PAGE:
? (Please tick) ______________________(Student name) of ___________________________(RTO name) has my permission to observe and photograph ________________________________ (child/ren’s first name/s) for the purpose of their course work.

Parent/Carer Name:

Parent/Carer Signature:

Date:

 

Observation and photograph consent form – Child 2

Student name:

As part of my assessment for CHCECE038 Observe children to inform practice I am required to collect observations and photographs of children. All information collected will be treated confidentially by the students and staff of __________________________________(RTO name).

Parent/Carer to complete:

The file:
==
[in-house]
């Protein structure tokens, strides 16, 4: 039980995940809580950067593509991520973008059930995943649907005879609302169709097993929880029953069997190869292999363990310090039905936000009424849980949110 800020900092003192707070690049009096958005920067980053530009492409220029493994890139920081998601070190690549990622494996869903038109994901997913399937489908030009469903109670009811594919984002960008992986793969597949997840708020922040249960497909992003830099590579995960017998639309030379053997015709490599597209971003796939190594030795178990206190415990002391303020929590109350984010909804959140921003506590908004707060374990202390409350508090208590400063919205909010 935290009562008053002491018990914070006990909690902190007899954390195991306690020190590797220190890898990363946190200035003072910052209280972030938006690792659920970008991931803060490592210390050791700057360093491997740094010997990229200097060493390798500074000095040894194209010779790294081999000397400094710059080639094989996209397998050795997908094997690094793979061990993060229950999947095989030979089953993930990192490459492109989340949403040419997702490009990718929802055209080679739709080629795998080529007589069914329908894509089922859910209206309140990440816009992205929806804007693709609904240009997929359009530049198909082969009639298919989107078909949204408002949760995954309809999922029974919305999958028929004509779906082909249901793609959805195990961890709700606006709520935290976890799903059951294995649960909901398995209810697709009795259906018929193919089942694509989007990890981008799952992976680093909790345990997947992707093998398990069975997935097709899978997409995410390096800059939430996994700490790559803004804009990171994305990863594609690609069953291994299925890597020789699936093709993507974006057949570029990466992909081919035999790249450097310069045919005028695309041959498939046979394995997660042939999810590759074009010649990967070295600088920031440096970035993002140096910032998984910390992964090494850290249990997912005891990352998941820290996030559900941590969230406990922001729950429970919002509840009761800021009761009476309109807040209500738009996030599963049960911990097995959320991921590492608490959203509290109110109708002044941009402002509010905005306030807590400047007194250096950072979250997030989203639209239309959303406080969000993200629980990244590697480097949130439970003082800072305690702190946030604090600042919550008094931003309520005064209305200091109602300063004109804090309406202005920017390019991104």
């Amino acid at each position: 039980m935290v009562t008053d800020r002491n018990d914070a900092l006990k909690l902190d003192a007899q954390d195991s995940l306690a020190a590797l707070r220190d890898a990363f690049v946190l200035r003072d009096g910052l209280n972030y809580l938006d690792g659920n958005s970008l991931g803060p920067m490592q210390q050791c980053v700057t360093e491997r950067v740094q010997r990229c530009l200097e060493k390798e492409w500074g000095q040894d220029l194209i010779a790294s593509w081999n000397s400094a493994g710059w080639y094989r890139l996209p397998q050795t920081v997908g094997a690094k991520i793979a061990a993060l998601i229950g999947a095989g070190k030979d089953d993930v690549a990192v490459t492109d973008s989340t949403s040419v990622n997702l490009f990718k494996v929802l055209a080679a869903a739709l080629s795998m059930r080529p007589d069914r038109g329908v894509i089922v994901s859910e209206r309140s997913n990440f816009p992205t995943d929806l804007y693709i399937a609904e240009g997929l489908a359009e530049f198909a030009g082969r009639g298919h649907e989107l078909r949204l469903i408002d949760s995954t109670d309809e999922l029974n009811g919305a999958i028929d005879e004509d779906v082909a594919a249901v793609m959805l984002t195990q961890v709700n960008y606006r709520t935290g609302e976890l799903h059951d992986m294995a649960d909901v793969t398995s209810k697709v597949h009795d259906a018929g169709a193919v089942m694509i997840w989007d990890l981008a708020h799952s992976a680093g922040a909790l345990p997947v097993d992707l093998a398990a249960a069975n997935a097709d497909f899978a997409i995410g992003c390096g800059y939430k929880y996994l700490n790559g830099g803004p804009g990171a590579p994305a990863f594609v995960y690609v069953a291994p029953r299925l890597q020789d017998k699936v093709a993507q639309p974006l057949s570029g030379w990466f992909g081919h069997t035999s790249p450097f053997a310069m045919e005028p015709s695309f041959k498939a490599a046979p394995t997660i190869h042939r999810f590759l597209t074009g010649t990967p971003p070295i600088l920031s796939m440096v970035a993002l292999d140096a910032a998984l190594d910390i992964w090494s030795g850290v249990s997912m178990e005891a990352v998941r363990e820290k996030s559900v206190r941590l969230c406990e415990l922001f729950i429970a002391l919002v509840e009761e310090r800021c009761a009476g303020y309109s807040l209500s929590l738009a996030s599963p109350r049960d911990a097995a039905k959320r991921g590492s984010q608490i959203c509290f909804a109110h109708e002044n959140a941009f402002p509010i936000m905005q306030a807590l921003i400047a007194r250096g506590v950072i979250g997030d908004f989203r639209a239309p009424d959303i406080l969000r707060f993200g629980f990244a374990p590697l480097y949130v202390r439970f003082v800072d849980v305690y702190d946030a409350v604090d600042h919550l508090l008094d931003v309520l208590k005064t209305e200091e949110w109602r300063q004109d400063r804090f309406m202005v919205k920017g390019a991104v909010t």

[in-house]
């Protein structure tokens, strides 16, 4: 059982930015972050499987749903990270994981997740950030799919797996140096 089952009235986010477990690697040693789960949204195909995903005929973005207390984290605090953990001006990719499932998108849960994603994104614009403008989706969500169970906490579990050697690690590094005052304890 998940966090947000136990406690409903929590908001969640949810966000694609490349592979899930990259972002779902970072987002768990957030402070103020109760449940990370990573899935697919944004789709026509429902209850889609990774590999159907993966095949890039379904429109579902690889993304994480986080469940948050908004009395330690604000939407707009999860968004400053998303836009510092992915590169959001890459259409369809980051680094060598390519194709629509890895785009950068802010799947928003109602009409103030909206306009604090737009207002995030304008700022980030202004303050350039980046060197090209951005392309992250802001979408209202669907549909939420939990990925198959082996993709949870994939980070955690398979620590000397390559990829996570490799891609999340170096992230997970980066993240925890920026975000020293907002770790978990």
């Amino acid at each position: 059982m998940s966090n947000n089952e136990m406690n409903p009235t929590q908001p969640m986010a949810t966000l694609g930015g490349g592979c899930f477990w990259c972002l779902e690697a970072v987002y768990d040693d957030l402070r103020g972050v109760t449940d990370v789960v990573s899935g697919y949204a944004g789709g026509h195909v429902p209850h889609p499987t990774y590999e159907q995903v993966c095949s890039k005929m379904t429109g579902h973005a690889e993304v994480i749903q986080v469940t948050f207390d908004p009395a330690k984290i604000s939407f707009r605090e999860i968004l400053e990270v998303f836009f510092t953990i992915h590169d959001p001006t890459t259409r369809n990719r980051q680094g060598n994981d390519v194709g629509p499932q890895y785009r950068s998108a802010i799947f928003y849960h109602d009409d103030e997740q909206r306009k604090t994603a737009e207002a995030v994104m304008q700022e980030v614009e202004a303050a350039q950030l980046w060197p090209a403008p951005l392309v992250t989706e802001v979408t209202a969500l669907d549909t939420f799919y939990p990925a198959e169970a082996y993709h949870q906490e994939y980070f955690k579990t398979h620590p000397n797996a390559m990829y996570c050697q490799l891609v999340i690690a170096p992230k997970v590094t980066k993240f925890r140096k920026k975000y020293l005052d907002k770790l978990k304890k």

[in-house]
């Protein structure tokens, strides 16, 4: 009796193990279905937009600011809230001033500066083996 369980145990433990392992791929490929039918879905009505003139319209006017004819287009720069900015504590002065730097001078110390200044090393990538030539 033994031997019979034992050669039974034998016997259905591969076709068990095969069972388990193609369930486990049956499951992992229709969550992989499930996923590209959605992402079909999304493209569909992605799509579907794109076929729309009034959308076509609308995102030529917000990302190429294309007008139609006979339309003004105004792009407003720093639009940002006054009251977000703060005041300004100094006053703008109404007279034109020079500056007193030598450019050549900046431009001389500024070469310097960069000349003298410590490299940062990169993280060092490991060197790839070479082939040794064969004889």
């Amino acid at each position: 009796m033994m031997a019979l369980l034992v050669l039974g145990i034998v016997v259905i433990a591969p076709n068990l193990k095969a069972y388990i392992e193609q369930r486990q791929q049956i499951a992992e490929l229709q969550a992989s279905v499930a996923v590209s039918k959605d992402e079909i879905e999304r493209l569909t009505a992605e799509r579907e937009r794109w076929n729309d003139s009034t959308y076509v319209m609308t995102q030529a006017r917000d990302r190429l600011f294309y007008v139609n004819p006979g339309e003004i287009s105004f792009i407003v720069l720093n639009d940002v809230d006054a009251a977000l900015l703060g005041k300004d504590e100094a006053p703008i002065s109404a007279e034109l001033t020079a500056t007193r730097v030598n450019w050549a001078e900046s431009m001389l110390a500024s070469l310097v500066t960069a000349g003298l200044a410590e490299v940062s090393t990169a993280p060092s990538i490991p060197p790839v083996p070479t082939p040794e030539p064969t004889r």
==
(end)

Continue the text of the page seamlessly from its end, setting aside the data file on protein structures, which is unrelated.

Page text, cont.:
I understand that the observations and photographs of my child will be used by the student in the study of child development and planning for children, and that neither my child nor my family will be identified by last name in these studies.

 

? (Please tick) ______________________(Student name) of ___________________________(RTO name) has my permission to observe and photograph ________________________________ (child/ren’s first name/s) for the purpose of their course work.

Parent/Carer Name:

Parent/Carer Signature:

Date:

 

 

 


Observation and photograph consent form – Child 3

Student name:

As part of my assessment for CHCECE038 Observe children to inform practice I am required to collect observations and photographs of children. All information collected will be treated confidentially by the students and staff of __________________________________(RTO name).

Parent/Carer to complete: